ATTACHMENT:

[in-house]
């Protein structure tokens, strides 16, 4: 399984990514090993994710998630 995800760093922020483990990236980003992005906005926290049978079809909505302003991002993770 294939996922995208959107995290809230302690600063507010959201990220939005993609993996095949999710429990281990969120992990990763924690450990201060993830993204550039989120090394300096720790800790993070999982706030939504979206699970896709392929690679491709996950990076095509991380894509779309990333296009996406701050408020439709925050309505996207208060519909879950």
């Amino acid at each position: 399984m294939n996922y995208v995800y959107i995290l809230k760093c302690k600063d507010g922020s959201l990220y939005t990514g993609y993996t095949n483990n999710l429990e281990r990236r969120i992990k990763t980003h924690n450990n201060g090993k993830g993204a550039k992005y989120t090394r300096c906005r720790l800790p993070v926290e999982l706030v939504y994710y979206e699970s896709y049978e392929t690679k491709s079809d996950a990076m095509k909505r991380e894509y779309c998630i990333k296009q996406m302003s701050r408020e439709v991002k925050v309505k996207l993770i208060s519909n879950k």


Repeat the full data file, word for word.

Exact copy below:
[in-house]
């Protein structure tokens, strides 16, 4: 399984990514090993994710998630 995800760093922020483990990236980003992005906005926290049978079809909505302003991002993770 294939996922995208959107995290809230302690600063507010959201990220939005993609993996095949999710429990281990969120992990990763924690450990201060993830993204550039989120090394300096720790800790993070999982706030939504979206699970896709392929690679491709996950990076095509991380894509779309990333296009996406701050408020439709925050309505996207208060519909879950």
């Amino acid at each position: 399984m294939n996922y995208v995800y959107i995290l809230k760093c302690k600063d507010g922020s959201l990220y939005t990514g993609y993996t095949n483990n999710l429990e281990r990236r969120i992990k990763t980003h924690n450990n201060g090993k993830g993204a550039k992005y989120t090394r300096c906005r720790l800790p993070v926290e999982l706030v939504y994710y979206e699970s896709y049978e392929t690679k491709s079809d996950a990076m095509k909505r991380e894509y779309c998630i990333k296009q996406m302003s701050r408020e439709v991002k925050v309505k996207l993770i208060s519909n879950k």